National Aeronautics and Space Administration (NASA)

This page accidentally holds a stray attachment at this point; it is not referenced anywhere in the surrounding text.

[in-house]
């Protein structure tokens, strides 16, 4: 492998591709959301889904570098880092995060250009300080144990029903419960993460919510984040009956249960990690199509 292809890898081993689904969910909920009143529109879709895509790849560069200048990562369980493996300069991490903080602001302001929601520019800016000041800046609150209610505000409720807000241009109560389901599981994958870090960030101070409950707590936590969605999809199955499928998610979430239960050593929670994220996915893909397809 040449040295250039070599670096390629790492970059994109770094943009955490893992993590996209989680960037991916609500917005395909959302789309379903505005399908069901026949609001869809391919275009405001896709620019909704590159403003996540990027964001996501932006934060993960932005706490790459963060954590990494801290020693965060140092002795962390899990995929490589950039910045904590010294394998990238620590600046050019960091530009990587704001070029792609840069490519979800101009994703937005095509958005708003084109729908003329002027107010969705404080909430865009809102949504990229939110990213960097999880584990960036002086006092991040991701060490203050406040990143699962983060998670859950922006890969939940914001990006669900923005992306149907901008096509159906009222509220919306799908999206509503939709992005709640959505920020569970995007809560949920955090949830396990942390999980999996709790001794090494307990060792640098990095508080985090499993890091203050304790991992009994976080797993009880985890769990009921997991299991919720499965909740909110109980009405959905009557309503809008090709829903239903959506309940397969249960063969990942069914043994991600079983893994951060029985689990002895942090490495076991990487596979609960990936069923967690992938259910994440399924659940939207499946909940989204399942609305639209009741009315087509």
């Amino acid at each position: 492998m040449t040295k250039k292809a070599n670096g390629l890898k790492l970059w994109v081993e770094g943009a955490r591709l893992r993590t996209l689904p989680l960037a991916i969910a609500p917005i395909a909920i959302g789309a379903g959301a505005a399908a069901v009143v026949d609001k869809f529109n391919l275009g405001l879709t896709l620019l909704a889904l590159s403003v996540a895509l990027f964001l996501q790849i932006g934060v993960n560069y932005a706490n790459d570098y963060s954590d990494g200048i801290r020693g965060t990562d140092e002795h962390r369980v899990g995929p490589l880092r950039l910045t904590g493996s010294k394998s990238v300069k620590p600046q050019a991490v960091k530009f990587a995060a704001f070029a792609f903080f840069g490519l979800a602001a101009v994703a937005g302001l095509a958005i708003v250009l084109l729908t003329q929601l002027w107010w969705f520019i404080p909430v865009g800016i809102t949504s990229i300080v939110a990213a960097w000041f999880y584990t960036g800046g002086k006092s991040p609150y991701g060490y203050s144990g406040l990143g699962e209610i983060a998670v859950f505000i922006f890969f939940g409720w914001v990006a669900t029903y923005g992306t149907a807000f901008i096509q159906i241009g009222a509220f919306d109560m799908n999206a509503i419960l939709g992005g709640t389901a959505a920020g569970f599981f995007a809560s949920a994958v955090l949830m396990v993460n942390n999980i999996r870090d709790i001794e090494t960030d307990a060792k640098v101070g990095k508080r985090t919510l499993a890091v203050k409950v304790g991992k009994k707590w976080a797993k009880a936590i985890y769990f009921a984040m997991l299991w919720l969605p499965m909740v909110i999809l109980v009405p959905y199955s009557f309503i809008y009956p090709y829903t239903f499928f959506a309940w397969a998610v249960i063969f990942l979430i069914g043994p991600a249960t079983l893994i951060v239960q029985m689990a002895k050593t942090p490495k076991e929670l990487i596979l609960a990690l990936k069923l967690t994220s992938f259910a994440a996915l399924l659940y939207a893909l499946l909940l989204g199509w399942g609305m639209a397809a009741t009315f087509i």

The 2015 NASA Budget reaffirms the Administration’s commitment to that agency’s wide-ranging and important agenda, consistent with the bipartisan agreement reached between Congress and the Administration in the NASA Authorization Act of 2010 (the Act). NASA’s programs not only advance U.S. leadership in human and robotic space exploration, planetary science, astronomy, and cosmology, but through their contributions to commercial launch development, aeronautical research and Earth observation they directly support U.S. economic competitiveness and the Nation’s capacity to deal with the challenges of a changing environment. Consistent with the provisions of the Act, the 2015 Budget funds continued development of the Space Launch System (SLS) and Orion Multi-Purpose Crew Vehicle (MPCV) to enable human- exploration missions to new destinations; the operation and enhanced use of the International Space Station (ISS), which the Administration announced its commitment to extend through at least 2024; the development of private-sector systems to carry cargo and crew into low Earth orbit, thus re-establishing a cost-effective U.S. human spaceflight capability and shortening the duration of our sole reliance on Russian launch vehicles for access to the ISS; a balanced portfolio of space and Earth science, including a continued commitment to new satellites and programs for Earth observation; a dynamic space-technology development program; and a strong aeronautics research effort. I look forward to working with the Committee this year on reauthorizing NASA for the next several years.